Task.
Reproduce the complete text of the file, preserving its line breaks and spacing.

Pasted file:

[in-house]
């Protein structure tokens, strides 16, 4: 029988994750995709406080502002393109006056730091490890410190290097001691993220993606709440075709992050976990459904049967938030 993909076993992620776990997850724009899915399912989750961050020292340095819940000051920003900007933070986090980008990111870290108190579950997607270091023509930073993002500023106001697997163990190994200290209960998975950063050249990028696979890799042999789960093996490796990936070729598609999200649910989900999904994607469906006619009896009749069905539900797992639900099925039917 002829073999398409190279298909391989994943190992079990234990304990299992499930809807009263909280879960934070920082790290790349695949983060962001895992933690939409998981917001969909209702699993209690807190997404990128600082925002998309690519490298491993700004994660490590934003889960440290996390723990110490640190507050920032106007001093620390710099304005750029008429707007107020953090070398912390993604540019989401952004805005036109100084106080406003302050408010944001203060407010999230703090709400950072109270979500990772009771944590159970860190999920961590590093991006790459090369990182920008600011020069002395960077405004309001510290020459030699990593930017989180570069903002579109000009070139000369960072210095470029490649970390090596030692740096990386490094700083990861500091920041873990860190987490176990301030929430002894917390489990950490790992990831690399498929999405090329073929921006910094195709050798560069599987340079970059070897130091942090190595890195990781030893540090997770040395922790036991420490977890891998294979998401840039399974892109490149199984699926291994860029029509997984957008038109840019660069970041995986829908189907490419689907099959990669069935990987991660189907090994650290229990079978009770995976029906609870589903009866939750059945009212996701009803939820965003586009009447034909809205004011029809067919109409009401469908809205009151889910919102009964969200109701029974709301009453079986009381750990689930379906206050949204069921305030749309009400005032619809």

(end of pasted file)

[in-house]
């Protein structure tokens, strides 16, 4: 029988994750995709406080502002393109006056730091490890410190290097001691993220993606709440075709992050976990459904049967938030 993909076993992620776990997850724009899915399912989750961050020292340095819940000051920003900007933070986090980008990111870290108190579950997607270091023509930073993002500023106001697997163990190994200290209960998975950063050249990028696979890799042999789960093996490796990936070729598609999200649910989900999904994607469906006619009896009749069905539900797992639900099925039917 002829073999398409190279298909391989994943190992079990234990304990299992499930809807009263909280879960934070920082790290790349695949983060962001895992933690939409998981917001969909209702699993209690807190997404990128600082925002998309690519490298491993700004994660490590934003889960440290996390723990110490640190507050920032106007001093620390710099304005750029008429707007107020953090070398912390993604540019989401952004805005036109100084106080406003302050408010944001203060407010999230703090709400950072109270979500990772009771944590159970860190999920961590590093991006790459090369990182920008600011020069002395960077405004309001510290020459030699990593930017989180570069903002579109000009070139000369960072210095470029490649970390090596030692740096990386490094700083990861500091920041873990860190987490176990301030929430002894917390489990950490790992990831690399498929999405090329073929921006910094195709050798560069599987340079970059070897130091942090190595890195990781030893540090997770040395922790036991420490977890891998294979998401840039399974892109490149199984699926291994860029029509997984957008038109840019660069970041995986829908189907490419689907099959990669069935990987991660189907090994650290229990079978009770995976029906609870589903009866939750059945009212996701009803939820965003586009009447034909809205004011029809067919109409009401469908809205009151889910919102009964969200109701029974709301009453079986009381750990689930379906206050949204069921305030749309009400005032619809």